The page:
9. They don’t eat all day. Ok, this isn’t true but it is what you would think if you saw Leo at 3.15 every day, tears in his eyes asking if I remembered to bring him a snack. I don’t think I have ever heard the word ‘snack’ as many times as I have since September. Here’s a tip for you – NEVER forget the after school snack. Leo goes in to full on melt down if I don’t bring him something to munch on the second he meets me in the playground. He gets a big hot meal for his school dinner so I have no idea what he is doing all day to be so ravenous when I pick him up.

10. They do nothing all day. Again, not actual fact but getting Leo to open up about what he has been doing in school requires serious interrogation skills. Every day I ask Leo what did he do at school and everyday he responds with either ‘nothing’ or ‘I don’t remember’. I have varied the questions and tried more subtle tactics to sneak into our conversations my enquiries about his day but I think, if Leo had his way I would remain completely clueless as to what he gets up to every day in school.

11. Four year olds get homework. I know, crazy right? I was expecting there to be reading to practice at home but I was not prepared for Leo to bring home a special ‘school and home book’ in his book bag on his first day. I have to confess, I don’t like the homework book and while I do sit and do most of the tasks in it with Leo, I do feel that he is still so young  and after a long day at school all he wants to do is play with his toys or crash out on the sofa in front of the TV, so (probably more often than I should) I let him.

12. They will be reading before you know it. Before starting school Leo could only read his name, now he can read whole entire books. He is obviously not reciting Shakespeare just yet but he can tell a pretty good story about Biff, Chip and Kipper and seems to have a big chunk of the phonics mastered. The first time Leo read a whole book to me I nearly cried, I don’t think I have been so proud of anyone ever, seriously could have burst. Be warned though, the stories about Biff, Chip and Kipper are mind-numbingly boring and will feel ever more so as your child will read them in a slooow, robotic fashion.

13. It  hurts when your child says they don’t have any friends. Leo has friends, I know he does because he talks about them and I have asked his teacher about it. Also, lots of little kids say hello to him and Leo then proceeds to tell me the child’s name and that they are his friend. However, on days where he is feeling a bit emotional and sensitive, Leo will tell me no one likes him, he plays on his own and has no friends – Heart. Is. Broken. It is so hard because apart from hiding out in the playground and observing him with his peers, I don’t know how I am supposed to know if this is the truth or not. His teachers say otherwise, apparently he’s friends with everyone, but hearing a sad little voice tell you that no one likes them really does feel like a punch in the chest.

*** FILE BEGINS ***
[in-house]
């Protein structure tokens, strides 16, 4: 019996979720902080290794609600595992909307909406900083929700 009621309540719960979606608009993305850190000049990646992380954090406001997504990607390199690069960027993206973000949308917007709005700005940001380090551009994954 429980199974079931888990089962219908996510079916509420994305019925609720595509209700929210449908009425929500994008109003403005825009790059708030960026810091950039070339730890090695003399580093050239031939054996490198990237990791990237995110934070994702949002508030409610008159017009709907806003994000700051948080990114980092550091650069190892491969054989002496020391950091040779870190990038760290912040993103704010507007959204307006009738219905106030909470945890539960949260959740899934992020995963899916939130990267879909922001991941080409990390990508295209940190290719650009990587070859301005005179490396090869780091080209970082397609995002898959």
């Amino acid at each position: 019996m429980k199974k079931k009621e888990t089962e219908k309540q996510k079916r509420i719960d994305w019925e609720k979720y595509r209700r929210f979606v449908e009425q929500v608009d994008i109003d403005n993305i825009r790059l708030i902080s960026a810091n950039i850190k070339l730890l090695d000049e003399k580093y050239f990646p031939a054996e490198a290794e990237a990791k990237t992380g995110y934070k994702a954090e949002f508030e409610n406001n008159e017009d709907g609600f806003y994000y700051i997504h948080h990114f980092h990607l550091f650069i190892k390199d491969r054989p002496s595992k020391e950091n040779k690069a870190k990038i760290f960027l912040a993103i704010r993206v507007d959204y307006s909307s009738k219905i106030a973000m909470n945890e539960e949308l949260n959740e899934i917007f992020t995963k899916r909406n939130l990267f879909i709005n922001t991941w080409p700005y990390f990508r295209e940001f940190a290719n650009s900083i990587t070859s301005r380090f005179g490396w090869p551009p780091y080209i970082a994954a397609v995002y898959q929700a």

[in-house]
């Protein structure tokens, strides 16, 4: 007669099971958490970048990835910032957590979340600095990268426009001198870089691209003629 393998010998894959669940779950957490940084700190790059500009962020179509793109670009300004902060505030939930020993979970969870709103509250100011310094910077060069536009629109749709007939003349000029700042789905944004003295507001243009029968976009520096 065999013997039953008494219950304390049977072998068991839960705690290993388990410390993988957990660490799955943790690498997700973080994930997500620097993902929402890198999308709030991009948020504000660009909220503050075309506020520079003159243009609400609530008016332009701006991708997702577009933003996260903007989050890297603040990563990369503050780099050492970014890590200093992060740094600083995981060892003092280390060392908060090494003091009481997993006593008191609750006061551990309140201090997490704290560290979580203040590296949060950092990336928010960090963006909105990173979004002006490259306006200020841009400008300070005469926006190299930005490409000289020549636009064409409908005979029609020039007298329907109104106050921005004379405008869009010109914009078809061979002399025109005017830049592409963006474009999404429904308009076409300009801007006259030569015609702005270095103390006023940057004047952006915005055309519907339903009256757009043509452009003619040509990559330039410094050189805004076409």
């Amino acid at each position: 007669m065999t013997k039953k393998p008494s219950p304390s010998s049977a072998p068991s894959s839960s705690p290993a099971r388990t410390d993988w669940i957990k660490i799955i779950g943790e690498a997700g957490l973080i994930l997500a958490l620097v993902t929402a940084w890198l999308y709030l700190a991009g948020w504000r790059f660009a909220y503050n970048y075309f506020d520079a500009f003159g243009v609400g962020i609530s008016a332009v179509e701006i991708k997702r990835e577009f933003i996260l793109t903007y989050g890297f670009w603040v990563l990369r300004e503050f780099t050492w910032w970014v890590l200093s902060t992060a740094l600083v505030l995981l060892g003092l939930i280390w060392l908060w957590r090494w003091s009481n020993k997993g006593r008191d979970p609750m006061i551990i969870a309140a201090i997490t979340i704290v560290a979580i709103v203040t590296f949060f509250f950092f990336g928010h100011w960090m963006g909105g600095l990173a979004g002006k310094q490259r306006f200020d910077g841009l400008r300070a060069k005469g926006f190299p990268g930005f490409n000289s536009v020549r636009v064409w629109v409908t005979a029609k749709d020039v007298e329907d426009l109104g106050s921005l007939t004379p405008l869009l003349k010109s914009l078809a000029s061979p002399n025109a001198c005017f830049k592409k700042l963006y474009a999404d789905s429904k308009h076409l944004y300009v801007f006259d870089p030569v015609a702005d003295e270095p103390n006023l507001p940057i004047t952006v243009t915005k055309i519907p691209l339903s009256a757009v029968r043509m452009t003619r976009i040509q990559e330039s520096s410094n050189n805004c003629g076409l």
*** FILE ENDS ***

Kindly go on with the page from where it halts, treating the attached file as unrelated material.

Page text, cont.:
14. The weeks after half term are all about the Christmas play. I never knew so much practice went in to the school nativity! Leo spent the whole of November and most of December talking about and practising his songs and one line for the play and seeing him sat dressed as a donkey with all his little classmates singing about a clumsy angel was, again, one of the proudest moments of my life. Here’s another top tip for you, do not leave buying the nativity costume until the last minute. Sometimes even Amazon prime won’t be able to deliver to you in time and you will end up haphazardly sewing some tights together to create a donkey costume. The stress is not worth it, just order your child’s costume the day they come home proudly telling you the role they have been cast.

15. You might be the parent of the naughty kid. Yup, that was me for the first month or so and it wasn’t fun. I think having a teacher tell you your little one has been misbehaving feels so much worse than how I remember feeling whenever I was told off myself in school. Luckily, Leo just had a few issues settling in and now all the quiet words with the teacher in the playground and telling offs on the car journey home are a thing of the past (hopefully!).

16. School life is exhausting. By Friday every week, Leo and I are both completely shattered, when you have gotten used to an almost routine and care free life with a pre-schooler, having to be out the house by 8.30 every day can come as a bit of a shock to the system. There have been multiple times Leo has fallen asleep in the car on the ten minute drive home from school and some days he just cries for ages with no other explanation than the simple fact he is totally exhausted from a long day at school. I have a new found appreciation for lazy weekends now though. I don’t feel guilty in the slightest about letting Leo do a bit of Paw Patrol binge watching on the weekend on account for all the learning, socialising and playing he is now doing at school.

17. You will wish for the holidays and half way through you will be wishing they were over. I love having Leo home and really do miss him when he is gone but the Christmas holidays were some what manic having him around again 24/7. He has gone back today and I am left with his tip of a bedroom to deal with and you currently can’t walk anywhere in my house without having to navigate your path through piles of clothes waiting to be washed and new Christmas toys scattered over the floor. I am also secretly relieved he’s back in school as it means for 6 hours of the day I don’t have to act as a sibling referee and when Alex is napping I can have some much valued time to myself.